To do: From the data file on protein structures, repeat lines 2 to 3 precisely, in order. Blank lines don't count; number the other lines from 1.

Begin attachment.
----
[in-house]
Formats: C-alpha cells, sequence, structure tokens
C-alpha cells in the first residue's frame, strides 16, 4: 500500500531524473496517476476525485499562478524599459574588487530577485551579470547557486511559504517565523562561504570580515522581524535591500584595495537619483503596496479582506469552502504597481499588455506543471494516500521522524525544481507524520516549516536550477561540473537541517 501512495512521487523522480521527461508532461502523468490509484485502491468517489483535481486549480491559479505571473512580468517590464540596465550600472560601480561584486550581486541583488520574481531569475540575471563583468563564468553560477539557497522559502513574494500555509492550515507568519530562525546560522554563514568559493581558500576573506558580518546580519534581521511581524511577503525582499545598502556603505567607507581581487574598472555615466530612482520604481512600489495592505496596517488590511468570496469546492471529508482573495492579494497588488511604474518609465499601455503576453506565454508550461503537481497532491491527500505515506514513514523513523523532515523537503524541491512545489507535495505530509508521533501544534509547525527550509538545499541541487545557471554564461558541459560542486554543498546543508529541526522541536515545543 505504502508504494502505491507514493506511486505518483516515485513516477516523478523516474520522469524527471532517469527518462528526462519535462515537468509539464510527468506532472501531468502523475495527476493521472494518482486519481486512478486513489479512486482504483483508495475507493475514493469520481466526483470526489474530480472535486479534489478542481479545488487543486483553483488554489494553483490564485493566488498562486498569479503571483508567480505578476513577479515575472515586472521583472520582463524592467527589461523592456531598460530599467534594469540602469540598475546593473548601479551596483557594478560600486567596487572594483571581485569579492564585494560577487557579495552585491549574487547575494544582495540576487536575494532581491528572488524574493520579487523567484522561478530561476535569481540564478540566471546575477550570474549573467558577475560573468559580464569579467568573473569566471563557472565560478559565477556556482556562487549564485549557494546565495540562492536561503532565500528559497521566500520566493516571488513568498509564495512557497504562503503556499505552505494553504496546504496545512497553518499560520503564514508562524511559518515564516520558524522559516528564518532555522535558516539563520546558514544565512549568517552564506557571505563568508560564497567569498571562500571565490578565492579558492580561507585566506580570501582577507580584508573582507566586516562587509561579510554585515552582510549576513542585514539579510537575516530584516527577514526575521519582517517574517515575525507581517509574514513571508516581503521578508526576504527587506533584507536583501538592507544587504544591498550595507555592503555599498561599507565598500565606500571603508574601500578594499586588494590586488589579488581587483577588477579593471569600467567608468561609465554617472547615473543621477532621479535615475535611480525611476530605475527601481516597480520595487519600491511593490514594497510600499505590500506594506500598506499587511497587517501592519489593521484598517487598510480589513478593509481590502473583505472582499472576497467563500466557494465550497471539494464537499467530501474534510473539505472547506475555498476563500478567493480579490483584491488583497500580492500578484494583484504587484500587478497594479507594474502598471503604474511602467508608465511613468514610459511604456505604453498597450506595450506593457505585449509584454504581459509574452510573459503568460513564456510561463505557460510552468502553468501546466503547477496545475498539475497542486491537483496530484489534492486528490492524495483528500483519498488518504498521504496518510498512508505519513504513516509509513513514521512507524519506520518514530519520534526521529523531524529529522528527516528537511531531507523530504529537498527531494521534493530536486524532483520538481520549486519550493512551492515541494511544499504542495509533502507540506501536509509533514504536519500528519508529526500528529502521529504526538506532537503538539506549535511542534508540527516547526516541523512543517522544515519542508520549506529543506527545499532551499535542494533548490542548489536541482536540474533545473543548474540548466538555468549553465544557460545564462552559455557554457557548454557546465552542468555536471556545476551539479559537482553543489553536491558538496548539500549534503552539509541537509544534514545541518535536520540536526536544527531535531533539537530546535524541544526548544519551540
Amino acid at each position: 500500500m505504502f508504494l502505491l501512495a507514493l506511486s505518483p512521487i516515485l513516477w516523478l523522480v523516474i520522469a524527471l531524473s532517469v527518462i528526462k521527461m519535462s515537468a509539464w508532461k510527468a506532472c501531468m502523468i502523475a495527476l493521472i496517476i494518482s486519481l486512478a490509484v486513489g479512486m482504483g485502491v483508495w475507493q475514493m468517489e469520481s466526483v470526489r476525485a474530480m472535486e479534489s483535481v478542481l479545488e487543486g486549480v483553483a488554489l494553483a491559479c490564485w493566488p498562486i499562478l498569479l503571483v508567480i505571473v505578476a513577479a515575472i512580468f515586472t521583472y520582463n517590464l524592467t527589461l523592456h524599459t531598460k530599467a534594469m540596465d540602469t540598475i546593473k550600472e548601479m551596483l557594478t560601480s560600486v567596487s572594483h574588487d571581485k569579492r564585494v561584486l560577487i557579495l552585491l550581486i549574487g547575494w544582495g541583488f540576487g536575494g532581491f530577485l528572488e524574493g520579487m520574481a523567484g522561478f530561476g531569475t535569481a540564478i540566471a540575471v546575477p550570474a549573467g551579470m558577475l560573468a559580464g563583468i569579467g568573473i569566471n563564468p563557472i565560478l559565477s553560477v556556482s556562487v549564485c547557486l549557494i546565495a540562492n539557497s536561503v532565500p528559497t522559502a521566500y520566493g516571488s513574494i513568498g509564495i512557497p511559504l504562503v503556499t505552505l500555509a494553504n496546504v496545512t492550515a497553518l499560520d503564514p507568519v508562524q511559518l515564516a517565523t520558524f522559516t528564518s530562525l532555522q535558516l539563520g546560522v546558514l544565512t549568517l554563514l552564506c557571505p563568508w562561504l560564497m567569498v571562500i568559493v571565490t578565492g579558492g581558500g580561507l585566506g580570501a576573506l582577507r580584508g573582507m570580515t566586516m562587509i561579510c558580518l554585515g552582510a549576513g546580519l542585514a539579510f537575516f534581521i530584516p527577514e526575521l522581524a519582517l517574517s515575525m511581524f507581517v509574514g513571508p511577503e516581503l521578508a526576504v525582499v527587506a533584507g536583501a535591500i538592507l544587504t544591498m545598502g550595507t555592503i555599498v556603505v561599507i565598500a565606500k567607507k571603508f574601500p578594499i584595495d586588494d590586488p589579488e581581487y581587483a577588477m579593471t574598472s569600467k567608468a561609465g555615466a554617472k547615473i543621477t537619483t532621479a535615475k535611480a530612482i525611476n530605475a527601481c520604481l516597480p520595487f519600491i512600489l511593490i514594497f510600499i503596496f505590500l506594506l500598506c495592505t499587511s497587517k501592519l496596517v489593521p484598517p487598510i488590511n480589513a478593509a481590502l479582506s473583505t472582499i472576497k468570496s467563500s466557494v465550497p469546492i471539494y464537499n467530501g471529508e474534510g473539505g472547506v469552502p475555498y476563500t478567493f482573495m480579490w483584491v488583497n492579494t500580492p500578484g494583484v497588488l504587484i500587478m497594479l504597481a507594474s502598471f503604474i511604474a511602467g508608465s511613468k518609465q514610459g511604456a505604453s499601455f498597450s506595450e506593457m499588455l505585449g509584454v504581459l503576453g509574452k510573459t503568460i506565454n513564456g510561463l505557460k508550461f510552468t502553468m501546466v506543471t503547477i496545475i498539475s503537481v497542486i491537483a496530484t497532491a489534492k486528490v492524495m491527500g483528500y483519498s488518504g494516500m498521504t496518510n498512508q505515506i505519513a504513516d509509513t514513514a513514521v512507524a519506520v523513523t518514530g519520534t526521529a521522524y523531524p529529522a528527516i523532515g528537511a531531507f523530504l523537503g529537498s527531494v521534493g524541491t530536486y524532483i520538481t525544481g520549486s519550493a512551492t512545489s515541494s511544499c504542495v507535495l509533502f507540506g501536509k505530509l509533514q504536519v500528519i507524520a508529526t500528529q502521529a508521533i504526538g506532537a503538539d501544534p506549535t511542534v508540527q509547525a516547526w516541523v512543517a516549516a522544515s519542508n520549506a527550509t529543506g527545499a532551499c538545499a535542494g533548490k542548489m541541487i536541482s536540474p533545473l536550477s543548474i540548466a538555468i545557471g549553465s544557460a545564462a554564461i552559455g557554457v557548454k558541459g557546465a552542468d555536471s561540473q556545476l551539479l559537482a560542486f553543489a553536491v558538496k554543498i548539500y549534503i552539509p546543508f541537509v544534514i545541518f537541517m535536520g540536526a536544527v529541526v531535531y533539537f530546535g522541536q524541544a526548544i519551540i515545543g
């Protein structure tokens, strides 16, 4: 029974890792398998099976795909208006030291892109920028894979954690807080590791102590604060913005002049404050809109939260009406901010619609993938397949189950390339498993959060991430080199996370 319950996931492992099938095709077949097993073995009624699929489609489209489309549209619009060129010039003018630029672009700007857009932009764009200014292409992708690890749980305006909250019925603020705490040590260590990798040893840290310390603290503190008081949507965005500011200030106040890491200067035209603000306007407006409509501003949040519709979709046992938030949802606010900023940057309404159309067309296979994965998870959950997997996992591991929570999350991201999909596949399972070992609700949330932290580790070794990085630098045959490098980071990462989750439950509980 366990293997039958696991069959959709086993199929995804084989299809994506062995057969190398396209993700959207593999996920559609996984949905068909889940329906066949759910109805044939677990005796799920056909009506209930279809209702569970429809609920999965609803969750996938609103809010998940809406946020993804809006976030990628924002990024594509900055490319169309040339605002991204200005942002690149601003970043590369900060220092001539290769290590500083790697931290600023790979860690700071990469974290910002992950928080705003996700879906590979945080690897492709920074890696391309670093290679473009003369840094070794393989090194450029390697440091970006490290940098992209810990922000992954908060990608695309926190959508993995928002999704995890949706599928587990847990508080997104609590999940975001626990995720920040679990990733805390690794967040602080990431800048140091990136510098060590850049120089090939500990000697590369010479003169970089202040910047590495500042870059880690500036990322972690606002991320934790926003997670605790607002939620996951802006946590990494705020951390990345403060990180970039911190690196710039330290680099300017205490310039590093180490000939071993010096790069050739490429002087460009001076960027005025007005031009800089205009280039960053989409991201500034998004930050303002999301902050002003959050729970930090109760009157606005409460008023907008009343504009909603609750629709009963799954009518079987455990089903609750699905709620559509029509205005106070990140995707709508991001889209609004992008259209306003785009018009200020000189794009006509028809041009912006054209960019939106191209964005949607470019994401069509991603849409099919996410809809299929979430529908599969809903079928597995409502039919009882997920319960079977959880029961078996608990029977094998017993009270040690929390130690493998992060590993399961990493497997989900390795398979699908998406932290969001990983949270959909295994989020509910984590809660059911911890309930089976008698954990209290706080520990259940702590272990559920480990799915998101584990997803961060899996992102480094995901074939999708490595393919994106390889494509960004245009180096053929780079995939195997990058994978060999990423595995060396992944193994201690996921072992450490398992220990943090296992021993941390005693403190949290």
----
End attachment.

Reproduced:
Formats: C-alpha cells, sequence, structure tokens
C-alpha cells in the first residue's frame, strides 16, 4: 500500500531524473496517476476525485499562478524599459574588487530577485551579470547557486511559504517565523562561504570580515522581524535591500584595495537619483503596496479582506469552502504597481499588455506543471494516500521522524525544481507524520516549516536550477561540473537541517 501512495512521487523522480521527461508532461502523468490509484485502491468517489483535481486549480491559479505571473512580468517590464540596465550600472560601480561584486550581486541583488520574481531569475540575471563583468563564468553560477539557497522559502513574494500555509492550515507568519530562525546560522554563514568559493581558500576573506558580518546580519534581521511581524511577503525582499545598502556603505567607507581581487574598472555615466530612482520604481512600489495592505496596517488590511468570496469546492471529508482573495492579494497588488511604474518609465499601455503576453506565454508550461503537481497532491491527500505515506514513514523513523523532515523537503524541491512545489507535495505530509508521533501544534509547525527550509538545499541541487545557471554564461558541459560542486554543498546543508529541526522541536515545543 505504502508504494502505491507514493506511486505518483516515485513516477516523478523516474520522469524527471532517469527518462528526462519535462515537468509539464510527468506532472501531468502523475495527476493521472494518482486519481486512478486513489479512486482504483483508495475507493475514493469520481466526483470526489474530480472535486479534489478542481479545488487543486483553483488554489494553483490564485493566488498562486498569479503571483508567480505578476513577479515575472515586472521583472520582463524592467527589461523592456531598460530599467534594469540602469540598475546593473548601479551596483557594478560600486567596487572594483571581485569579492564585494560577487557579495552585491549574487547575494544582495540576487536575494532581491528572488524574493520579487523567484522561478530561476535569481540564478540566471546575477550570474549573467558577475560573468559580464569579467568573473569566471563557472565560478559565477556556482556562487549564485549557494546565495540562492536561503532565500528559497521566500520566493516571488513568498509564495512557497504562503503556499505552505494553504496546504496545512497553518499560520503564514508562524511559518515564516520558524522559516528564518532555522535558516539563520546558514544565512549568517552564506557571505563568508560564497567569498571562500571565490578565492579558492580561507585566506580570501582577507580584508573582507566586516562587509561579510554585515552582510549576513542585514539579510537575516530584516527577514526575521519582517517574517515575525507581517509574514513571508516581503521578508526576504527587506533584507536583501538592507544587504544591498550595507555592503555599498561599507565598500565606500571603508574601500578594499586588494590586488589579488581587483577588477579593471569600467567608468561609465554617472547615473543621477532621479535615475535611480525611476530605475527601481516597480520595487519600491511593490514594497510600499505590500506594506500598506499587511497587517501592519489593521484598517487598510480589513478593509481590502473583505472582499472576497467563500466557494465550497471539494464537499467530501474534510473539505472547506475555498476563500478567493480579490483584491488583497500580492500578484494583484504587484500587478497594479507594474502598471503604474511602467508608465511613468514610459511604456505604453498597450506595450506593457505585449509584454504581459509574452510573459503568460513564456510561463505557460510552468502553468501546466503547477496545475498539475497542486491537483496530484489534492486528490492524495483528500483519498488518504498521504496518510498512508505519513504513516509509513513514521512507524519506520518514530519520534526521529523531524529529522528527516528537511531531507523530504529537498527531494521534493530536486524532483520538481520549486519550493512551492515541494511544499504542495509533502507540506501536509509533514504536519500528519508529526500528529502521529504526538506532537503538539506549535511542534508540527516547526516541523512543517522544515519542508520549506529543506527545499532551499535542494533548490542548489536541482536540474533545473543548474540548466538555468549553465544557460545564462552559455557554457557548454557546465552542468555536471556545476551539479559537482553543489553536491558538496548539500549534503552539509541537509544534514545541518535536520540536526536544527531535531533539537530546535524541544526548544519551540